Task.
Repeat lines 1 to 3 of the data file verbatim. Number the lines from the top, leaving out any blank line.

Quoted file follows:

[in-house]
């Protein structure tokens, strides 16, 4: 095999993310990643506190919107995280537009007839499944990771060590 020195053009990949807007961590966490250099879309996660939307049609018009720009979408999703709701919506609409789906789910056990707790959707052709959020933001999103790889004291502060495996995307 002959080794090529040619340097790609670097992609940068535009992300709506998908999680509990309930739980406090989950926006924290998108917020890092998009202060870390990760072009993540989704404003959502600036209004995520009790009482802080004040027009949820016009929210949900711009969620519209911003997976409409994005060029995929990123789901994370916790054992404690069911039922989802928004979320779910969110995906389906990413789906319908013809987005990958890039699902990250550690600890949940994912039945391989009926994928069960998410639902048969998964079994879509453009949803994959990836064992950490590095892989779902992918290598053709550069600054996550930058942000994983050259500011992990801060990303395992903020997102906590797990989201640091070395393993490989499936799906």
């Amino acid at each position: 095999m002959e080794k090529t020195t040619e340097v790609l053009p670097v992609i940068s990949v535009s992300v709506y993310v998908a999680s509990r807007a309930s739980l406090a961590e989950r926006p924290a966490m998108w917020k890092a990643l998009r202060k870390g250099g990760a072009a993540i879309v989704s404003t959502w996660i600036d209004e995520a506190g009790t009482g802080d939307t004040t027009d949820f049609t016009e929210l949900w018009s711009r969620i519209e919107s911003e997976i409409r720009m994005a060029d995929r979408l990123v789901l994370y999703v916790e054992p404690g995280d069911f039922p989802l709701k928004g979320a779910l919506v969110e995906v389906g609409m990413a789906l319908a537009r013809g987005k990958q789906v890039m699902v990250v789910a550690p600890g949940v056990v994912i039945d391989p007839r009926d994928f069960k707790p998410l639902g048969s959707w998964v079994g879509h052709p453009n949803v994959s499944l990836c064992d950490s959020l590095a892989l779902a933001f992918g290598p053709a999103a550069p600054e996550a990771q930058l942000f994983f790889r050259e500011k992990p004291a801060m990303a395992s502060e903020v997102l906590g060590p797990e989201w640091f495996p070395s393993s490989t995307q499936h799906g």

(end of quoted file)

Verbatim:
[in-house]
């Protein structure tokens, strides 16, 4: 095999993310990643506190919107995280537009007839499944990771060590 020195053009990949807007961590966490250099879309996660939307049609018009720009979408999703709701919506609409789906789910056990707790959707052709959020933001999103790889004291502060495996995307 002959080794090529040619340097790609670097992609940068535009992300709506998908999680509990309930739980406090989950926006924290998108917020890092998009202060870390990760072009993540989704404003959502600036209004995520009790009482802080004040027009949820016009929210949900711009969620519209911003997976409409994005060029995929990123789901994370916790054992404690069911039922989802928004979320779910969110995906389906990413789906319908013809987005990958890039699902990250550690600890949940994912039945391989009926994928069960998410639902048969998964079994879509453009949803994959990836064992950490590095892989779902992918290598053709550069600054996550930058942000994983050259500011992990801060990303395992903020997102906590797990989201640091070395393993490989499936799906």
């Amino acid at each position: 095999m002959e080794k090529t020195t040619e340097v790609l053009p670097v992609i940068s990949v535009s992300v709506y993310v998908a999680s509990r807007a309930s739980l406090a961590e989950r926006p924290a966490m998108w917020k890092a990643l998009r202060k870390g250099g990760a072009a993540i879309v989704s404003t959502w996660i600036d209004e995520a506190g009790t009482g802080d939307t004040t027009d949820f049609t016009e929210l949900w018009s711009r969620i519209e919107s911003e997976i409409r720009m994005a060029d995929r979408l990123v789901l994370y999703v916790e054992p404690g995280d069911f039922p989802l709701k928004g979320a779910l919506v969110e995906v389906g609409m990413a789906l319908a537009r013809g987005k990958q789906v890039m699902v990250v789910a550690p600890g949940v056990v994912i039945d391989p007839r009926d994928f069960k707790p998410l639902g048969s959707w998964v079994g879509h052709p453009n949803v994959s499944l990836c064992d950490s959020l590095a892989l779902a933001f992918g290598p053709a999103a550069p600054e996550a990771q930058l942000f994983f790889r050259e500011k992990p004291a801060m990303a395992s502060e903020v997102l906590g060590p797990e989201w640091f495996p070395s393993s490989t995307q499936h799906g």